Members of Brooklyn, N.Y.-based Cincinnati natives The National knew they could lose fans if their band became vocal supporters of Democratic presidential candidate Barack Obama back in 2008. “When we publicly started supporting Obama, we did have a lot of fans that were upset about that and just thought, ‘you should keep your political opinions to yourself,’ ” lead singer Matt Berninger told reporters before their Thursday GottaVote concert sponsored by the Obama campaign. “And I actually totally understand that and in many ways almost agree. I don’t want to be preached to by the Rock bands that I like.” The band drew a mixed crowd of 750 people to the intimate show at The Emery Theater on Thursday. The concert’s purpose was to encourage attendees to vote for Obama in the Nov. 6 election and encourage Cincinnatians to take advantage of Ohio’s early voting. While the band’s support for Obama has drawn some vitriol (fans made comments like “fools” and “shame on you” on Facebook posts announcing the shows in support of the president) it didn’t stop everyone who didn’t plan on voting for Obama from coming to the concert. Adam Kesee, 25, is not an Obama supporter. He explained that he was at The Emery to see The National perform anyway — just as long as they didn’t devote the whole show to politics. "I do not think music and politics should mix," Kesee explained. "It's OK if you play to support a candidate you like, but don't expect everyone to share your views and do not bog down the concert with political views."  The National plays a GottaVote concert for the Obama campaign in CincinnatiCatie Viox [Photo gallery: The National plays in Cincinnati Oct. 4]Despite their recent outspoken support of President Obama and their series of shows dedicated to rallying support in 2008, 2010 and 2012, Berninger and guitarist Aaron Dessner said they never saw their band going in such a direction. “We didn’t want our band to be a political band … most of our songs are love songs or songs about drinking — we don’t think of ourselves as socially conscious songwriters or anything,” Berninger said. He said that during the George W. Bush administration, they started to feel a responsibility to get involved — even if their band took a hit. He cited his 3-year-old daughter as the context through which he sees politics — he’s worried about the way her world will be shaped. "Where our country is now is more important than our Rock and Roll band," Berninger said. "If it hurts our band, that's OK with us."  Although some of The National's songs seem to hold political themes, including "Mr. November," the majority of the songs performed were rock songs written about love and loss including the popular "Bloodbuzz Ohio" and "Fake Empire."  An intense performer, Berninger didn’t get so enthused about performing for Obama that he slipped "Vote Obama," into the lyrics, or devote the majority of the performance to campaigning. Aside from two young campaign volunteers speaking at the beginning of the concert, the president was not even mentioned until introducing the third song, "I'm Afraid of Everyone," written, Berninger said, about a desperate plea for the truth.  In exchange for free tickets to see The National, attendees were expected to volunteer their time for the Obama campaign.  Many concertgoers explained that they would gladly offer their time to support the campaign. Others said that they were strictly in attendance to see The National and do not plan on knocking on doors or making phone calls to support the president.  "I don't really have the time and I don't really care about politics that much," said Kedharhneth Sairam, 24. The crowd may not have been full of Obama supporters, but they were still supporters of The National. The band’s GottaVote tour included a  Wednesday stop in both Columbus and Cincinnati. Along with performing for fans, the band took to the streets with clipboards encouraging students on the campuses of The Ohio State University, Xavier University and Berninger’s alma mater, the University of Cincinnati, to sign up to vote. CityBeat staff writer Andy Brownfield contributed to this report.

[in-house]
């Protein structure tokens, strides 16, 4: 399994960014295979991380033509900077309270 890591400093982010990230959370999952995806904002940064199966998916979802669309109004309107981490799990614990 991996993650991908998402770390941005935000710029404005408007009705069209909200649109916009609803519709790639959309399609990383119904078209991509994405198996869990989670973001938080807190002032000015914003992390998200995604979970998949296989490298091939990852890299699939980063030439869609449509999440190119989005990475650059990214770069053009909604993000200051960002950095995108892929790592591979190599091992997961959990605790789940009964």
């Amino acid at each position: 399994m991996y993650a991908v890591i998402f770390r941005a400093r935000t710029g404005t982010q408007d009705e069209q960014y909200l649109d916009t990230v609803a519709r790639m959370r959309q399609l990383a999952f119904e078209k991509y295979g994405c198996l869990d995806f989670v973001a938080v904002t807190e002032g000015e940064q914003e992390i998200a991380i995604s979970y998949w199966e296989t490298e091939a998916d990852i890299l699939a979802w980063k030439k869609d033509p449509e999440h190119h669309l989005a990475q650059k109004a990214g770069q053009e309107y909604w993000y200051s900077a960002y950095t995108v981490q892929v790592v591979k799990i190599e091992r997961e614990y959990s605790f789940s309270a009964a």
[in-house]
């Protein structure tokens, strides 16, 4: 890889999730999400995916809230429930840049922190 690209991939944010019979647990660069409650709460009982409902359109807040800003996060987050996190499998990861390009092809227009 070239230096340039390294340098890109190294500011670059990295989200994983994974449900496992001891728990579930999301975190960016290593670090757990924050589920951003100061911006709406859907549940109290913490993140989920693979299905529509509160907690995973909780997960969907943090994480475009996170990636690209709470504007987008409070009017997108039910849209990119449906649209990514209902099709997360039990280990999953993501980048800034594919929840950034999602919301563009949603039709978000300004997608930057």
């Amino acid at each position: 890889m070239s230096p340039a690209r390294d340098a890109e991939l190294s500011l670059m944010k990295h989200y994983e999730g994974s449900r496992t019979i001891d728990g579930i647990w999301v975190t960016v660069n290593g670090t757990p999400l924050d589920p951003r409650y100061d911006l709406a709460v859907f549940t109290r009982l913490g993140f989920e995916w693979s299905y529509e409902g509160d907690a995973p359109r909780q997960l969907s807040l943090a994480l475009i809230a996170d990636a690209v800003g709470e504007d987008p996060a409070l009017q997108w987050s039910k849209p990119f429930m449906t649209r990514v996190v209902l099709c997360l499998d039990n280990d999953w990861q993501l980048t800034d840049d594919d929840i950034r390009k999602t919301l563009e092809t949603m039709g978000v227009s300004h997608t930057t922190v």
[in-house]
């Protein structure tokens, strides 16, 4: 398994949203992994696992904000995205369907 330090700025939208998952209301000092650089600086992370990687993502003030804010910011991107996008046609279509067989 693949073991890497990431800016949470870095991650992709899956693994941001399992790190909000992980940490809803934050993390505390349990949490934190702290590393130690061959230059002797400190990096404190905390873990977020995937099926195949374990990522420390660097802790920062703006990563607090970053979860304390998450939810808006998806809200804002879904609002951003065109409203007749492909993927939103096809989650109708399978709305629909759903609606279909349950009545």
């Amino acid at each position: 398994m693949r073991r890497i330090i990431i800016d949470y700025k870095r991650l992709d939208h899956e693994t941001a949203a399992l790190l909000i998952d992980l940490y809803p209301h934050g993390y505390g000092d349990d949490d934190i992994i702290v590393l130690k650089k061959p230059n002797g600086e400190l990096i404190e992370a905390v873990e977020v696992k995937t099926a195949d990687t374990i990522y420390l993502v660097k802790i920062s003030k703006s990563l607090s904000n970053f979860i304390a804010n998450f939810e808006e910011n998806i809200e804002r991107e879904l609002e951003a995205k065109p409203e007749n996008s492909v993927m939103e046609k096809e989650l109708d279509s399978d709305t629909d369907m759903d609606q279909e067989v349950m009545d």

by Mike Breen 10.01.2012
Posted In: Local Music, Live Music, Music News at 11:50 AM | Permalink | Comments (0)
 
 
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Wanna Work for Tickets to See The National?

Locally-bred Indie Rock sensations The National give away tickets for volunteer support